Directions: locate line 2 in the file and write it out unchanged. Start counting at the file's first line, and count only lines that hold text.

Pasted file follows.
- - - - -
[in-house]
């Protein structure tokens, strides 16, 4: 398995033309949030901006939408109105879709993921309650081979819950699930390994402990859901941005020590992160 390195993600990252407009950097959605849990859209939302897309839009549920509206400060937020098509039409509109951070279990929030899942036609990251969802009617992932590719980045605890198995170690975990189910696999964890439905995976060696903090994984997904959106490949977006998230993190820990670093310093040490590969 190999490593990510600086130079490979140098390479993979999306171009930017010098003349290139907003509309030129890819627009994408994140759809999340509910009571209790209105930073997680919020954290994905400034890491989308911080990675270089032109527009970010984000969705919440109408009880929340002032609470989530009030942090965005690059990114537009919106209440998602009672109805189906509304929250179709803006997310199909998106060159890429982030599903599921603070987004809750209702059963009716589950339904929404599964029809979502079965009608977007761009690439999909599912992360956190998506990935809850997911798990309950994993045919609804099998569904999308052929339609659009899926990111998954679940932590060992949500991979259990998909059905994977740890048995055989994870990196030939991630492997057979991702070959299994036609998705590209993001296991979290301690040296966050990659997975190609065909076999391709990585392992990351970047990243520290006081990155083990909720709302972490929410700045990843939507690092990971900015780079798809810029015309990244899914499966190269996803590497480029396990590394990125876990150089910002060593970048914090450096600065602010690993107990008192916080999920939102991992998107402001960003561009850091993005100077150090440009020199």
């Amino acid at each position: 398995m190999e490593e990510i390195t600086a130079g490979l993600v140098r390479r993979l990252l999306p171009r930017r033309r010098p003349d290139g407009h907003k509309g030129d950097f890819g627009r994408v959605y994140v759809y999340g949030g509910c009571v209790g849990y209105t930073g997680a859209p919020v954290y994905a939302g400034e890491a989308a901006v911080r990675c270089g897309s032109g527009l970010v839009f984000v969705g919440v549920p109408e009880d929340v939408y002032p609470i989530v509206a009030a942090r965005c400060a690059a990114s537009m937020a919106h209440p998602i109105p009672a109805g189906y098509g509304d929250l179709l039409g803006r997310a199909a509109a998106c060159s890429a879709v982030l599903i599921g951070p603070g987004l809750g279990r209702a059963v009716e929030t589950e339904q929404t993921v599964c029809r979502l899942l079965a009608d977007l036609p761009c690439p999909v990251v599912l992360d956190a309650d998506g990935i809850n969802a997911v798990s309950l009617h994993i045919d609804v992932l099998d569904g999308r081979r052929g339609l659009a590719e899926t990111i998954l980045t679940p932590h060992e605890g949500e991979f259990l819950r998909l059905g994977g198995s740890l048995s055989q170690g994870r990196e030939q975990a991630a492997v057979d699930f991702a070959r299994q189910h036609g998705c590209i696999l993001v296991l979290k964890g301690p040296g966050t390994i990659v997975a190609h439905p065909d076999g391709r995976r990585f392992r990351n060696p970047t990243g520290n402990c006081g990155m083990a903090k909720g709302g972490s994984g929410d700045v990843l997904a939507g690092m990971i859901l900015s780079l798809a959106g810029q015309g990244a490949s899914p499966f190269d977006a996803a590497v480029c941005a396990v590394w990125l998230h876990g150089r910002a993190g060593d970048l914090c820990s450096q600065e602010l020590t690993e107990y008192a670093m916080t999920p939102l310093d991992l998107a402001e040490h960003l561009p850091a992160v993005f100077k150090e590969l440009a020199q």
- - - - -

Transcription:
């Protein structure tokens, strides 16, 4: 398995033309949030901006939408109105879709993921309650081979819950699930390994402990859901941005020590992160 390195993600990252407009950097959605849990859209939302897309839009549920509206400060937020098509039409509109951070279990929030899942036609990251969802009617992932590719980045605890198995170690975990189910696999964890439905995976060696903090994984997904959106490949977006998230993190820990670093310093040490590969 190999490593990510600086130079490979140098390479993979999306171009930017010098003349290139907003509309030129890819627009994408994140759809999340509910009571209790209105930073997680919020954290994905400034890491989308911080990675270089032109527009970010984000969705919440109408009880929340002032609470989530009030942090965005690059990114537009919106209440998602009672109805189906509304929250179709803006997310199909998106060159890429982030599903599921603070987004809750209702059963009716589950339904929404599964029809979502079965009608977007761009690439999909599912992360956190998506990935809850997911798990309950994993045919609804099998569904999308052929339609659009899926990111998954679940932590060992949500991979259990998909059905994977740890048995055989994870990196030939991630492997057979991702070959299994036609998705590209993001296991979290301690040296966050990659997975190609065909076999391709990585392992990351970047990243520290006081990155083990909720709302972490929410700045990843939507690092990971900015780079798809810029015309990244899914499966190269996803590497480029396990590394990125876990150089910002060593970048914090450096600065602010690993107990008192916080999920939102991992998107402001960003561009850091993005100077150090440009020199």